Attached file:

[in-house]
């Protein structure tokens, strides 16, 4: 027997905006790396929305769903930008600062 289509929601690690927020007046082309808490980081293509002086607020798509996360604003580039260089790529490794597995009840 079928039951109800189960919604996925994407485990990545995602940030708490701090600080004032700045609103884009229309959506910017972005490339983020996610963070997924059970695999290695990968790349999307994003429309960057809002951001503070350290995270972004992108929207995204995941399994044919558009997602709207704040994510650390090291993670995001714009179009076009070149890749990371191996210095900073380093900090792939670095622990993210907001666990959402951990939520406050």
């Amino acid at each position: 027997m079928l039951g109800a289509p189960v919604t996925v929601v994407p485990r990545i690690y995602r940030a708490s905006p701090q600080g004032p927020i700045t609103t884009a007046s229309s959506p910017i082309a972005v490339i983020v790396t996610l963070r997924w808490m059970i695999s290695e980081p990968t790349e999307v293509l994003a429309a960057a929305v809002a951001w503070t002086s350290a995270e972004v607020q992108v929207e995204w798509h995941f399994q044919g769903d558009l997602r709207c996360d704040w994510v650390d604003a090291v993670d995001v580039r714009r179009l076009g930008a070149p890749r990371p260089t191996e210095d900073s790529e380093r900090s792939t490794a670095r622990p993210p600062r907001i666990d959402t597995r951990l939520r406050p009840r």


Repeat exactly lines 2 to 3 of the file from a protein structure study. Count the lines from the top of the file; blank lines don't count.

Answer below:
């Protein structure tokens, strides 16, 4: 027997905006790396929305769903930008600062 289509929601690690927020007046082309808490980081293509002086607020798509996360604003580039260089790529490794597995009840 079928039951109800189960919604996925994407485990990545995602940030708490701090600080004032700045609103884009229309959506910017972005490339983020996610963070997924059970695999290695990968790349999307994003429309960057809002951001503070350290995270972004992108929207995204995941399994044919558009997602709207704040994510650390090291993670995001714009179009076009070149890749990371191996210095900073380093900090792939670095622990993210907001666990959402951990939520406050």
């Amino acid at each position: 027997m079928l039951g109800a289509p189960v919604t996925v929601v994407p485990r990545i690690y995602r940030a708490s905006p701090q600080g004032p927020i700045t609103t884009a007046s229309s959506p910017i082309a972005v490339i983020v790396t996610l963070r997924w808490m059970i695999s290695e980081p990968t790349e999307v293509l994003a429309a960057a929305v809002a951001w503070t002086s350290a995270e972004v607020q992108v929207e995204w798509h995941f399994q044919g769903d558009l997602r709207c996360d704040w994510v650390d604003a090291v993670d995001v580039r714009r179009l076009g930008a070149p890749r990371p260089t191996e210095d900073s790529e380093r900090s792939t490794a670095r622990p993210p600062r907001i666990d959402t597995r951990l939520r406050p009840r």